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State must be proactive with foreclosure help

About 70,000 property owners joined the ranks of Ohioans facing foreclosure last year. That figure was a slight improvement over 2011, but it represents more than four times as many annual new foreclosure filings as in the mid-1990s.

Even as our state’s economy and housing market continue to recover, albeit slowly, the foreclosure crisis is not over. Much more urgently remains to be done to help homeowners — often poor, elderly, or disabled — and their families cope with the risk of losing their homes….

Housing analysts link the foreclosure figures to a variety of troubles, notably loss of household income caused by unemployment, reduced work hours, or catastrophic illness. That’s not surprising, but the diagnosis of the ailment is less important now then prescriptions for preventing foreclosures.

Those prescriptions surely include more financial help for the nonprofit groups, in Toledo and across the state, that are on the front lines of the battle against foreclosure….

Housing advocates are properly calling on Ohio Attorney General Mike DeWine to use part of the state’s $93 million in proceeds from the settlement last year of a national mortgage case against banks to provide financial aid to these groups. As they work on the next two-year state budget, lawmakers and Gov. John Kasich’s administration also should provide more, not less, money for counseling to prevent foreclosures, and for related efforts to relieve financial burdens on households that are at greatest risk of home foreclosures.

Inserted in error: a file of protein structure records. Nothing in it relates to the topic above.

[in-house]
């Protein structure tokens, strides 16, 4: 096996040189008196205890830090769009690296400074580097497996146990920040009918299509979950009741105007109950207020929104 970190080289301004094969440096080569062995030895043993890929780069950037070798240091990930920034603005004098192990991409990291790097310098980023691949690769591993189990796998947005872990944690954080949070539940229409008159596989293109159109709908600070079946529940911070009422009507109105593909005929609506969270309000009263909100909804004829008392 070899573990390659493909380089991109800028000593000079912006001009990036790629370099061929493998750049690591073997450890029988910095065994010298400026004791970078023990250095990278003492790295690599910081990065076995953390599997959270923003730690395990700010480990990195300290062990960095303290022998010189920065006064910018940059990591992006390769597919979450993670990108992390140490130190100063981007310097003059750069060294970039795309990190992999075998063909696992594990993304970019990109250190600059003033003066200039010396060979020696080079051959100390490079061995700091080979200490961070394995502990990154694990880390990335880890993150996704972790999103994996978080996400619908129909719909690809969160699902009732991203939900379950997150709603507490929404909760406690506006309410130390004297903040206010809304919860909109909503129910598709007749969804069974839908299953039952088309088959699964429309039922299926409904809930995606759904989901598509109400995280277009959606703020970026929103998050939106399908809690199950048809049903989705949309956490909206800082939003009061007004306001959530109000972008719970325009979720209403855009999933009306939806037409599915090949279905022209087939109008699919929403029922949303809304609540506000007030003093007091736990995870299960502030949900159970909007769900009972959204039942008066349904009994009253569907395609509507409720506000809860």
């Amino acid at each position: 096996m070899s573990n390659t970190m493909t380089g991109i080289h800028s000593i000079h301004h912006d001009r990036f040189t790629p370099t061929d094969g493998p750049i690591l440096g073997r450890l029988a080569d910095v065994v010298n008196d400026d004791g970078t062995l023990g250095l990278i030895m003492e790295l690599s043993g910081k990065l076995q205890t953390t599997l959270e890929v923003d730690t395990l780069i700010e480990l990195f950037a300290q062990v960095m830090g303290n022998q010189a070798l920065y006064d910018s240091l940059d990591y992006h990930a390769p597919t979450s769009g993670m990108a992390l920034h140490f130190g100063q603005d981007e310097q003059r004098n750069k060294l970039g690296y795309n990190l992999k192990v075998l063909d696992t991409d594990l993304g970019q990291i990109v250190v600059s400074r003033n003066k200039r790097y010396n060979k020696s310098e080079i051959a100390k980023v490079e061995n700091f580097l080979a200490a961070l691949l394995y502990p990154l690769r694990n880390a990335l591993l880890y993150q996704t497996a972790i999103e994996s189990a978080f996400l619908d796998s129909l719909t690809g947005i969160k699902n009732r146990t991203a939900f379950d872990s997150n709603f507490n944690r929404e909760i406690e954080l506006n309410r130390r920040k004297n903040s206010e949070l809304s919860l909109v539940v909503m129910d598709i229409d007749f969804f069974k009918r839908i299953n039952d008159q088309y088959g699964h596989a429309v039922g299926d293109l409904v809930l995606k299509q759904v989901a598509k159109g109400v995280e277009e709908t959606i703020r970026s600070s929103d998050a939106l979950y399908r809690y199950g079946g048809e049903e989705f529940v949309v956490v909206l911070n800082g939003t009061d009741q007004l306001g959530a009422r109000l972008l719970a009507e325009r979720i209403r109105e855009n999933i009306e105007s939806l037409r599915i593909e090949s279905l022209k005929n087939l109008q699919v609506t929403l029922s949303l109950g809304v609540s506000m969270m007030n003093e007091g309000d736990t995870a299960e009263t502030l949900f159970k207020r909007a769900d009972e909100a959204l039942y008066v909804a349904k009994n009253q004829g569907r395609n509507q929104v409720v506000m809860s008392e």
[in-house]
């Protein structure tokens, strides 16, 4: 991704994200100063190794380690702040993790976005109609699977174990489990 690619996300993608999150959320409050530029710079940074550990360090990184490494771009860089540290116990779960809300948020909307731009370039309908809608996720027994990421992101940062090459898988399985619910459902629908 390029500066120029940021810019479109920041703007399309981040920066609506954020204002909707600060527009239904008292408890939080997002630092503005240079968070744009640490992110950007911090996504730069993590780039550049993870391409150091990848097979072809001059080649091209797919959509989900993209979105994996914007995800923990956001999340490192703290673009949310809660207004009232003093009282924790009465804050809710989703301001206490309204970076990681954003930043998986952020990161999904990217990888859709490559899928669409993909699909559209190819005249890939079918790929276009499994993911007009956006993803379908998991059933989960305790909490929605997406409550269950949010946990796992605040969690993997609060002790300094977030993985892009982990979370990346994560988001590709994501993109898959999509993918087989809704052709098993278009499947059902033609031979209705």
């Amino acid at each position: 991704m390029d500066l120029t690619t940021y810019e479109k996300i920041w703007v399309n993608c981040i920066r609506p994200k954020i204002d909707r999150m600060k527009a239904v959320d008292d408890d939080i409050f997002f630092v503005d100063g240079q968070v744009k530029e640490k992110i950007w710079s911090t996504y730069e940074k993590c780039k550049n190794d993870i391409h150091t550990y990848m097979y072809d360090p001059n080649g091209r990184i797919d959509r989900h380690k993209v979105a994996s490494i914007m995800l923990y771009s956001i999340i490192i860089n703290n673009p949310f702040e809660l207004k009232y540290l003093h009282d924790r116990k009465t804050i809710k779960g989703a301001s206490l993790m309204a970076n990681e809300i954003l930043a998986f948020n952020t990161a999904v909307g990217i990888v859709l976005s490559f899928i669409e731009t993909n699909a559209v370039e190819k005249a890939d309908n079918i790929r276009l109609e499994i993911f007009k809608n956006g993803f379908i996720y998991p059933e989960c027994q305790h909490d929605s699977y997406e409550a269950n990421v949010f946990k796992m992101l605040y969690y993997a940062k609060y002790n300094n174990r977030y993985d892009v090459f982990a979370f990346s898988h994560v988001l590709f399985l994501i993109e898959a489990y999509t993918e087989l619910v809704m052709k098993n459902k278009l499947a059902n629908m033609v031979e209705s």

The (Toledo) Blade


Banking on gambling revenue is risky bet

Ohioans probably should not be terribly concerned about the substantial drop-off in revenue — and thus, a reduction in tax income for local and state governments — at the state’s four gambling casinos between March and April. But it is not too soon to worry about imprudent long-term reliance on gambling revenue.

Money has been pouring into local and state coffers from new casinos in Columbus, Cleveland, Cincinnati and Toledo. During the quarter ending March 31, the state collected $62.9 million in taxes from video and table gambling at the casinos. That was up from $52.4 million during the previous quarter….

If anything, the best may be yet to come for the operators and the local and state governments eager to rake in a new pot of revenue. Ohio’s casinos are still relatively new and may well grow. Tax income from them still has not reached the level of the four casinos in neighboring West Virginia, which paid more than $457 million in taxes last year.

But the Mountain State’s experience should be instructive to Ohioans in another way. Revenue, especially from table gambling, has been falling at three of West Virginia’s four casinos. Part of the reason is new competition from Ohio and Pennsylvania….

Even as local and state officials celebrate new revenue from Ohio’s casinos and look forward to bigger and better returns in the future, then, they should be engaged in long-range planning. The “easy money” probably will not continue flowing in forever.

Warren Tribune Chronicle